'Masterpiece: The Miniaturist'
(Anya Taylor-Joy, Romola Garai, Alex Hassell, Hayley Squires, Paapa Essiedu, et al / DVD / NC-17 / (2017) 2018 / PBS)
Overview: A haunting, sumptuous period thriller, The Miniaturist tells the story of a house where, beneath the lavish beauty and privilege, lie forbidden passions and dangerous secrets.
Based on the popular novel by Jessie Burton, this three-part film stars Romola Garai, Alex Hassell, Hayley Squires, Paapa Essiedu, and Anya Taylor-Joy as Nella.
DVD Verdict: An adaptation of Jessie Burton's novel, 'The Miniaturist' tells the story of Petronella Oortman (Anya Taylor-Joy) - an 18 year old woman married off to a wealthy sugar merchant, Johannes Brandt (Alex Hassell.)
She has moved from the provinces to the thriving city of Amsterdam and living in her husband's household run by her initially severe sister in law Marin (Romola Garai) which has two servants.
The house seems to contain secrets, her husband is rather reluctant to be with her, but he does give her a dollhouse as a wedding gift. Petronella furnishes the doll house with miniature replicas that arrive as gifts.
The miniaturist making the dolls may have a second sight as her real life replicas seems to betray what is being remain hidden in the household or maybe she has just observed what was there all along in plain sight.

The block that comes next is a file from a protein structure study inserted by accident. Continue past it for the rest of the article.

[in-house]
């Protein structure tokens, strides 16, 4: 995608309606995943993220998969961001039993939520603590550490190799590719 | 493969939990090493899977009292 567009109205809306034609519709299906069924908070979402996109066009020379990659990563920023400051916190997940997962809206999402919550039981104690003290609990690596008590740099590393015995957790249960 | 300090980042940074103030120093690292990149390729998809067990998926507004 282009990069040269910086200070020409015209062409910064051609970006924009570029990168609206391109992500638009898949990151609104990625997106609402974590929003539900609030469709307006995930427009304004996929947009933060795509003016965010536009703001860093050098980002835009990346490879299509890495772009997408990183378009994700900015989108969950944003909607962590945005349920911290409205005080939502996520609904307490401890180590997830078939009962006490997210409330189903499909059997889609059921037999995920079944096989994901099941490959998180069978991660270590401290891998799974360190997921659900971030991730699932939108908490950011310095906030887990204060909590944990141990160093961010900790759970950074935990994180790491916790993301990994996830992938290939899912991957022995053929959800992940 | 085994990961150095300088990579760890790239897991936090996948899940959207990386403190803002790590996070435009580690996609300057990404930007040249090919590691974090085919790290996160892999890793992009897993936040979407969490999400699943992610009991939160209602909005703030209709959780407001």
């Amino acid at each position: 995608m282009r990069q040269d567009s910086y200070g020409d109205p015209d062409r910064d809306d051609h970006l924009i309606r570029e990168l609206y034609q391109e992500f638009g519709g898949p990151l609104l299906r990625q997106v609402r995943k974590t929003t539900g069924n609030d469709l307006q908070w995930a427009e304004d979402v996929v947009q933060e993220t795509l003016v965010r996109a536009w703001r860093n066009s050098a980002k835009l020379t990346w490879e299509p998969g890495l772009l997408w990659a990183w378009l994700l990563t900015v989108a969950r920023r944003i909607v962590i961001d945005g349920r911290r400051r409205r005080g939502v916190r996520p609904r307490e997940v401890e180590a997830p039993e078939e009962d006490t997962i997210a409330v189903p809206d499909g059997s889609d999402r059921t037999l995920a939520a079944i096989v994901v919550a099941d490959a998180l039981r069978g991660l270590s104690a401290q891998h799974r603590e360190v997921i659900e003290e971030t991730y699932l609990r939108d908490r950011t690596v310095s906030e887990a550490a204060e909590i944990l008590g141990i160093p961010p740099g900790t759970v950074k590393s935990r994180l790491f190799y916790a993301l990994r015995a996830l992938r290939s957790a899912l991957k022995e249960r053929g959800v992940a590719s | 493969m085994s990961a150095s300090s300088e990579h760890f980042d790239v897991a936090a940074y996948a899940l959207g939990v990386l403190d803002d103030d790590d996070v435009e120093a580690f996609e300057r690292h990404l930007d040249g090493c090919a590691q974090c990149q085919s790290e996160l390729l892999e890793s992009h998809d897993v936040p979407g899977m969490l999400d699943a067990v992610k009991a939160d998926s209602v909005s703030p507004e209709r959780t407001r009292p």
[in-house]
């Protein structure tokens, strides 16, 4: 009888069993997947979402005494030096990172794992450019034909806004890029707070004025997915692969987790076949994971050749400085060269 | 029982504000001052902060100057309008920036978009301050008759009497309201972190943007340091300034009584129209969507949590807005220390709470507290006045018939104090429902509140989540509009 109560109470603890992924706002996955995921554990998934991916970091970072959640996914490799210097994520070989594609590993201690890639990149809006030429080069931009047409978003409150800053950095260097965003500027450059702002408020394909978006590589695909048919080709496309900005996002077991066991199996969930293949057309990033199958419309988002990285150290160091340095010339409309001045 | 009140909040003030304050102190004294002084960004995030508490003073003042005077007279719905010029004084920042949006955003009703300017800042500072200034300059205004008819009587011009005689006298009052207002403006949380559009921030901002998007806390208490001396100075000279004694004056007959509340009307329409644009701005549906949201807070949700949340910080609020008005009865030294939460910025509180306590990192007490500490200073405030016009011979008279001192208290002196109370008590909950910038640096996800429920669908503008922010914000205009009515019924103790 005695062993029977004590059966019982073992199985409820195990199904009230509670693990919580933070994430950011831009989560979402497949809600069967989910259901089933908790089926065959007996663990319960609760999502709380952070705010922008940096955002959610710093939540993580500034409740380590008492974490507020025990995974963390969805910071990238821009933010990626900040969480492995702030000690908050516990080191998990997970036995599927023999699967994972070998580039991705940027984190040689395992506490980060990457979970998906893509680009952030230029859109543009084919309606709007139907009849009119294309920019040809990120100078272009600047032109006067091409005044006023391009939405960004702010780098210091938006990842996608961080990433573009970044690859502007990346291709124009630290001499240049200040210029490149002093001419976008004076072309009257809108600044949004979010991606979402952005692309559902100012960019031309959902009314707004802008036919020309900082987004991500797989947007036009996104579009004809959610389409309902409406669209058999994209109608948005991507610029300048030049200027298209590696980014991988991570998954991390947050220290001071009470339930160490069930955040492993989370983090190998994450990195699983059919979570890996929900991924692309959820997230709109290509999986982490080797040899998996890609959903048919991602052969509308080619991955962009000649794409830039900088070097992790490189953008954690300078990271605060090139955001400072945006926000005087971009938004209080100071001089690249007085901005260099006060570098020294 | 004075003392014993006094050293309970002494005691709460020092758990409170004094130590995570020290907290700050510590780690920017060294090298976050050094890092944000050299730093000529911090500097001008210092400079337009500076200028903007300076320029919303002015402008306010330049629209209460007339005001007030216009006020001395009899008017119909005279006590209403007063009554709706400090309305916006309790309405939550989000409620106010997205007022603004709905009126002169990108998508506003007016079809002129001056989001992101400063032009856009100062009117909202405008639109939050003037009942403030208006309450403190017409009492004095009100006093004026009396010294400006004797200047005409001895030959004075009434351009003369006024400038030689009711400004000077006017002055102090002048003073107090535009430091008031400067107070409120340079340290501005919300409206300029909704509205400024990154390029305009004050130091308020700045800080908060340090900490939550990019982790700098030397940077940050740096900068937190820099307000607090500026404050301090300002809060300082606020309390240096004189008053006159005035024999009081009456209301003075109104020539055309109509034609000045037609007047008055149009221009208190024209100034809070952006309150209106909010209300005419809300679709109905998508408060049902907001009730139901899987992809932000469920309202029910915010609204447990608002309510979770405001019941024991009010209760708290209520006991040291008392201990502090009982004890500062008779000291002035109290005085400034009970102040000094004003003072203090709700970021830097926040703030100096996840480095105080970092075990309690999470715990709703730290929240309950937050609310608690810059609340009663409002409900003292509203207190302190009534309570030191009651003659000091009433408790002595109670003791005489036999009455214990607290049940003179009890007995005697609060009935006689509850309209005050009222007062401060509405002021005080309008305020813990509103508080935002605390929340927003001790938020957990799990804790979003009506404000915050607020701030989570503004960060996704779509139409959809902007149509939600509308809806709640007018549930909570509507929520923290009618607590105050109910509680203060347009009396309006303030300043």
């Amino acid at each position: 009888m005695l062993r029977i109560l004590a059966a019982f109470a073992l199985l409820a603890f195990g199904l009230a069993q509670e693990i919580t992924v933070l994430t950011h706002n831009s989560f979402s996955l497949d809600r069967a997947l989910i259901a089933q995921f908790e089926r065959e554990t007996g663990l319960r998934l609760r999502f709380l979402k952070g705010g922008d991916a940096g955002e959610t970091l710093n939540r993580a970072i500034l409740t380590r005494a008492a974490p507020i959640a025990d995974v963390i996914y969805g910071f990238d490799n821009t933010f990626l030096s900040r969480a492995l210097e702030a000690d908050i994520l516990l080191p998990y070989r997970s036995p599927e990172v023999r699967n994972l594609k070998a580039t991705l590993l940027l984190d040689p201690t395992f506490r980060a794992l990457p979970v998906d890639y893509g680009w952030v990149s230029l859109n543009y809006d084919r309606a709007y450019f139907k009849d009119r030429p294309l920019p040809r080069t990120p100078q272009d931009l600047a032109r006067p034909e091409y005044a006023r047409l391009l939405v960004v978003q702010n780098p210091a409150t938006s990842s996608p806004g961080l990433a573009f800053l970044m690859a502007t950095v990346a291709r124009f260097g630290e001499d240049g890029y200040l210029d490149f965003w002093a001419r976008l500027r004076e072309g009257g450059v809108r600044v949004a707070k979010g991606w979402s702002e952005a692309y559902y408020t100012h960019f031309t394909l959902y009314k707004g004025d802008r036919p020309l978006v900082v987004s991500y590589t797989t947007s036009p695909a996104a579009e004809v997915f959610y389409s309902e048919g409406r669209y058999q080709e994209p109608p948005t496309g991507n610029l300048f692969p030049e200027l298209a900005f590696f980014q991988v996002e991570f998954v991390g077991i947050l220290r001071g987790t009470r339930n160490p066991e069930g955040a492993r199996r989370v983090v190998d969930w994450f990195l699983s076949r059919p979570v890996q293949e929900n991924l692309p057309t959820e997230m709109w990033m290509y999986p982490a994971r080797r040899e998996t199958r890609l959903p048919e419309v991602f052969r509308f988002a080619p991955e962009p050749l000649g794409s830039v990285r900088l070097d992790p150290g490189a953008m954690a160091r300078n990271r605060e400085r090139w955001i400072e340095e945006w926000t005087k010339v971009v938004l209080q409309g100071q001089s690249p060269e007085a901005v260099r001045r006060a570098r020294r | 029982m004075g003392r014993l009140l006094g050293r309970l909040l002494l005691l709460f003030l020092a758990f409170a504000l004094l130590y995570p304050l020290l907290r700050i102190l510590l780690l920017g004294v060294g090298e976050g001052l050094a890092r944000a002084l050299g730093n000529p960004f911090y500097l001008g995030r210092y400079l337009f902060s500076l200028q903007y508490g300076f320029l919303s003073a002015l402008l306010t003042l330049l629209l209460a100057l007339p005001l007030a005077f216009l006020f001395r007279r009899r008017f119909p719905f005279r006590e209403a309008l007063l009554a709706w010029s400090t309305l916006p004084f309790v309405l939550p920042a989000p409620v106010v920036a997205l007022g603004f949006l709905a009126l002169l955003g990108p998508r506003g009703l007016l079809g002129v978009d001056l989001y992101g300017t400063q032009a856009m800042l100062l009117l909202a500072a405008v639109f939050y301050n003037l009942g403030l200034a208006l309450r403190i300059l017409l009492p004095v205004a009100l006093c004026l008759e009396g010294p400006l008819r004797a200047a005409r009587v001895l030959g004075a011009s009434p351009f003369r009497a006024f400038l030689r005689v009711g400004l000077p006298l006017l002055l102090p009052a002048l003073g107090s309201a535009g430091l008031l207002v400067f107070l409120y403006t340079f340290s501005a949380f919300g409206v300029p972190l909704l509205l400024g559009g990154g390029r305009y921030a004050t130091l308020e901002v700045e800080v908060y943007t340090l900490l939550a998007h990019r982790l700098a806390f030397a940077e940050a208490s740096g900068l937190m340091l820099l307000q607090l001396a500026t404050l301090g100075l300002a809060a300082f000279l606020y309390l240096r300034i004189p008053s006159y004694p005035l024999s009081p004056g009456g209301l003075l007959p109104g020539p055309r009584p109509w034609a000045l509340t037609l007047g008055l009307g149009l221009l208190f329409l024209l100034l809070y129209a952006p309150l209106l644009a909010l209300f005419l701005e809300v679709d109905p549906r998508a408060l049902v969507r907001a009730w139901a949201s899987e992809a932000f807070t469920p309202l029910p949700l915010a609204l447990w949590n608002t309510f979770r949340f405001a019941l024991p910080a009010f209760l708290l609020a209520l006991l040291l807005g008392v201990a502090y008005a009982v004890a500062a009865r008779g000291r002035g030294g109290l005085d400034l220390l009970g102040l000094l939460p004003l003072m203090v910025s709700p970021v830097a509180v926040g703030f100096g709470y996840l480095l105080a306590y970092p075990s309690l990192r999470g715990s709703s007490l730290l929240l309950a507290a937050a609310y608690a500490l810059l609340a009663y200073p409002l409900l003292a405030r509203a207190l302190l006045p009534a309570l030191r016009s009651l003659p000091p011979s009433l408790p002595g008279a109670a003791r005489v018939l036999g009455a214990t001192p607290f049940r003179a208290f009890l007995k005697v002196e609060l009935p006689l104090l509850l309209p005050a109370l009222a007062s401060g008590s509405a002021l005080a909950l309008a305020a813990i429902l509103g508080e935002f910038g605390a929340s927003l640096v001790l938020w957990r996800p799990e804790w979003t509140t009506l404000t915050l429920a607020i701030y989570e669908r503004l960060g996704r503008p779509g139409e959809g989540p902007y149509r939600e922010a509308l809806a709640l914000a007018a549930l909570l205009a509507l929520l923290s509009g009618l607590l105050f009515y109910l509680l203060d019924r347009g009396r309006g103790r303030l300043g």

Petronella tries to adapt to her new life, but she is doing so without her husband's love yet he is pleasant to her.
In truth, and as you will quickly discover for yourselves, the series was gloomily lit to reflect Nella' mood. Wonderfully creative, the photography and art direction are obviously inspired by a Vermeer or Rembrandt painting.
That said, 'The Miniaturist' was definitely unsure whether it was a supernatural drama with shades of Daphne du Maurier's "Rebecca" or a story of a young woman being defiant as the household's dark secrets unfold.
But that doesn't harm one's devotion to it through having read the book first (which you should all do, of course).
In closing, 'The Miniaturist' is a bold, vibrant and well-woven take on Burton's novel and wholly succeeds in transcending much of the eeriness and atmosphere of the novel onto the screen. Watch it today for yourselves (out now via PBS on DVD and Blu-ray) and immerse yourself in the cinematic portrayal of 1600's bustling, crowded city. One ruled solely by both religion and money. Downright exquisite as setting for such a broadcast, me thinks. This is a Widescreen Presentation (1.78:1) enhanced for 16x9 TVs and comes with the Special Features of:
The Making of The Miniaturist [0.43 mins]